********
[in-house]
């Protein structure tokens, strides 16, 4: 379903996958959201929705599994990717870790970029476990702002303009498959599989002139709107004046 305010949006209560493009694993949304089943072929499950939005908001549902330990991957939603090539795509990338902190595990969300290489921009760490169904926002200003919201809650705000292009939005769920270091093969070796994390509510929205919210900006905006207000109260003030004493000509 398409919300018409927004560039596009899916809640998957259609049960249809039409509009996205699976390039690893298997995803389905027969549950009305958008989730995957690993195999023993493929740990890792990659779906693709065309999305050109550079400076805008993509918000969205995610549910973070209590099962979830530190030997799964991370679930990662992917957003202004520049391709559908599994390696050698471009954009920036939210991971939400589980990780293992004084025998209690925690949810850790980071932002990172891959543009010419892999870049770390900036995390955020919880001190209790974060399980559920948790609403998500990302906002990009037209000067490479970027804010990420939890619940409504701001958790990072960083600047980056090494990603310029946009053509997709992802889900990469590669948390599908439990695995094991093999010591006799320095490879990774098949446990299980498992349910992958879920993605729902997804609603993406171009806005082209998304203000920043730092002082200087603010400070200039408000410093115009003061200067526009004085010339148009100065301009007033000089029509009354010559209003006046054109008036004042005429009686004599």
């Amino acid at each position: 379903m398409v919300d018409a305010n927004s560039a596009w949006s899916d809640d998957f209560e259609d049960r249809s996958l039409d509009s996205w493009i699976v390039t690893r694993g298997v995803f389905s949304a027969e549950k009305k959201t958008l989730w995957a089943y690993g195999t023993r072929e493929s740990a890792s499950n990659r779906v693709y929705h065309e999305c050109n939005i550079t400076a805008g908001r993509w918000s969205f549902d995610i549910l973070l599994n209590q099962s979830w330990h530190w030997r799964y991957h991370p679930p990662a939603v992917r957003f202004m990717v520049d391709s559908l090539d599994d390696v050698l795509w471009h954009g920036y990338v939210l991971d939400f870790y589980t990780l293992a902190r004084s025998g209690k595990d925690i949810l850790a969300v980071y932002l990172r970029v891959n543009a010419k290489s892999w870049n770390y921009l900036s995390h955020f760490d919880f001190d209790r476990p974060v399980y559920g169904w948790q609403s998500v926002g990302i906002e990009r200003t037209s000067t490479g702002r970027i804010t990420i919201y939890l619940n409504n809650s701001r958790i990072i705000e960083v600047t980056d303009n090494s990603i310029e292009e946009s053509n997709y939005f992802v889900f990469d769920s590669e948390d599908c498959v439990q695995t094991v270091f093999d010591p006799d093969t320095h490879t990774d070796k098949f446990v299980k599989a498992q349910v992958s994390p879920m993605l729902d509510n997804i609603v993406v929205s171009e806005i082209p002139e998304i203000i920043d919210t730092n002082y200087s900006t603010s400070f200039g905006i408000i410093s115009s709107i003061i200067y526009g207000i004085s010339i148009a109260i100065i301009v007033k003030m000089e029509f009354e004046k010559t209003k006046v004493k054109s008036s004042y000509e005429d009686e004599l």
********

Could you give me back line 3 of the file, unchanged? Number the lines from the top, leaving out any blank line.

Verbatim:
């Amino acid at each position: 379903m398409v919300d018409a305010n927004s560039a596009w949006s899916d809640d998957f209560e259609d049960r249809s996958l039409d509009s996205w493009i699976v390039t690893r694993g298997v995803f389905s949304a027969e549950k009305k959201t958008l989730w995957a089943y690993g195999t023993r072929e493929s740990a890792s499950n990659r779906v693709y929705h065309e999305c050109n939005i550079t400076a805008g908001r993509w918000s969205f549902d995610i549910l973070l599994n209590q099962s979830w330990h530190w030997r799964y991957h991370p679930p990662a939603v992917r957003f202004m990717v520049d391709s559908l090539d599994d390696v050698l795509w471009h954009g920036y990338v939210l991971d939400f870790y589980t990780l293992a902190r004084s025998g209690k595990d925690i949810l850790a969300v980071y932002l990172r970029v891959n543009a010419k290489s892999w870049n770390y921009l900036s995390h955020f760490d919880f001190d209790r476990p974060v399980y559920g169904w948790q609403s998500v926002g990302i906002e990009r200003t037209s000067t490479g702002r970027i804010t990420i919201y939890l619940n409504n809650s701001r958790i990072i705000e960083v600047t980056d303009n090494s990603i310029e292009e946009s053509n997709y939005f992802v889900f990469d769920s590669e948390d599908c498959v439990q695995t094991v270091f093999d010591p006799d093969t320095h490879t990774d070796k098949f446990v299980k599989a498992q349910v992958s994390p879920m993605l729902d509510n997804i609603v993406v929205s171009e806005i082209p002139e998304i203000i920043d919210t730092n002082y200087s900006t603010s400070f200039g905006i408000i410093s115009s709107i003061i200067y526009g207000i004085s010339i148009a109260i100065i301009v007033k003030m000089e029509f009354e004046k010559t209003k006046v004493k054109s008036s004042y000509e005429d009686e004599l």